Termination for Refusing to Return to Workteam
With many businesses beginning to resume operations and start to recall their employees back to work, there is some confusion as to the process of returning to work, as well as questions pertaining to refusals to return to work. A common question we get from employees is, can I be terminated if I refuse to return to work? The answer is, it depends – largely on the reason for your refusal to return to work. In some cases, employees may be terminated for refusing to return to work and for job abandonment, and in other cases, the employee may refuse to return to work due to a health and safety or human rights reason.
This article outlines a few common reasons why employees may refuse to return to work, if employees can be terminated for it, and what employers should know when it comes to handling refusals to return to work.
Health and Safety Concerns
Some employers are not engaging in conversation as to the reasons some employees may be refusing to return to work. Employees should expect from their employer to maintain and safe workplace where everyone is abiding by safety concerns. With masks and vaccinations being strongly recommended now for maintaining a safe workplace, some employees may feel unsafe in an environment where not everyone is in fact vaccinated.
If an employee has a valid concern as to the reason they are refusing to work, employers must do all that is reasonable to accommodate requirements and provide them with a safe workplace. This includes enforcing policies on all employees (but take into account Human Rights concerns and safety concerns) of all those involved. However, not all employees have valid concerns. An employee may not refuse to return to work because some remote employee in a different department refuses to be vaccinated.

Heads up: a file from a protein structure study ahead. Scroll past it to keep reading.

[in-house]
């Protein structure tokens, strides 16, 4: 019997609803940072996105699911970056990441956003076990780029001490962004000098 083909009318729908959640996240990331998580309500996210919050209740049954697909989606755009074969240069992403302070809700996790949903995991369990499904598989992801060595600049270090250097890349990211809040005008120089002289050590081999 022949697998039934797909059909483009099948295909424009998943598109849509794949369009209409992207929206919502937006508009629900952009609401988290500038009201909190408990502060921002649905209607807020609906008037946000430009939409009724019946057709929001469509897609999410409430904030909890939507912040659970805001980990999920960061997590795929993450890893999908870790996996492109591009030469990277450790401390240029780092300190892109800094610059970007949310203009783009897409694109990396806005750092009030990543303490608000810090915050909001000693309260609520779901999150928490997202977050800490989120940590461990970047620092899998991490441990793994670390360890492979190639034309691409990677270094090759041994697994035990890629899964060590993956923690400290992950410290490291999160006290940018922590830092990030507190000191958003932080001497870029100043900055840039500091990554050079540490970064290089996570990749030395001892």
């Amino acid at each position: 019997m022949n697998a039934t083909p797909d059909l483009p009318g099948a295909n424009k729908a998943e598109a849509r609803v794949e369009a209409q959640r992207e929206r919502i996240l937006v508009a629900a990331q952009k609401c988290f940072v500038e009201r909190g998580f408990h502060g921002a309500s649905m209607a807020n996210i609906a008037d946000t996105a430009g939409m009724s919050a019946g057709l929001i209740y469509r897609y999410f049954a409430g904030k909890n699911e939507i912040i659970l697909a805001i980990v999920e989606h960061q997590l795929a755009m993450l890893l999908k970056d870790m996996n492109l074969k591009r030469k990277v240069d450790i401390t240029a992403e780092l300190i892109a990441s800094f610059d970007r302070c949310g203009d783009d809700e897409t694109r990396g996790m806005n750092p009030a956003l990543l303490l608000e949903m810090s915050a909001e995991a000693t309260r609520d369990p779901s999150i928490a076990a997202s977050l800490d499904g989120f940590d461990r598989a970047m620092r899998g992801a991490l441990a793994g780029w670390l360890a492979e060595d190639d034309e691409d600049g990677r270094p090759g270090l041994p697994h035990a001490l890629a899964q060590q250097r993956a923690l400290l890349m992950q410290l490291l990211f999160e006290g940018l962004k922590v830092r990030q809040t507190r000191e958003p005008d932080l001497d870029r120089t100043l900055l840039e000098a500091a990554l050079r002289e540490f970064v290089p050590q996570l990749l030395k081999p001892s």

Human Rights Concerns – Refusing to Return to Work
Employees have the right to work free from any type of discrimination, whether on the basis of disability, age, religion, gender, race, or any other prohibited ground found in Ontario’s Human Rights Code. When employers refuse to engage in conversation as to the reasons that an employee may be refusing to work, they may be risking discriminating against those employees, or failing to take reasonable steps to accommodate those employees.
Some employees may have a medical reason that does not permit them to obtain vaccination. Those employees must be accommodated in a way that safeguards the safety of other employees, while allowing the particular employees to continue working without being discriminated against.
However, not all employees have legitimate Human Rights Code reasons to be accommodated – and the requirement to be vaccinated and return to work may be fully legitimate and non-discriminatory – depending on the circumstances. Employees who unreasonably, or without any health and safety or human rights reason, refuse to return to work, can typically be terminated for refusing to return to work. In any case, employers should ensure they engage in conversation to determine the reason for an employee’s refusal to return to work, and ensure that they aren’t inadvertently discriminating against any employee who has a legitimate concern.
If in doubt, make sure you consult with an employment and Human Rights lawyer as to your rights and obligations.
If you are an employer and have questions pertaining to refusals to return to work, or an employee who has been discriminated against, our team of experienced workplace lawyers at Achkar Law can help. Contact us by phone toll-free at +1 (800) 771-7882 or email us at [email protected] and we would be happy to assist.
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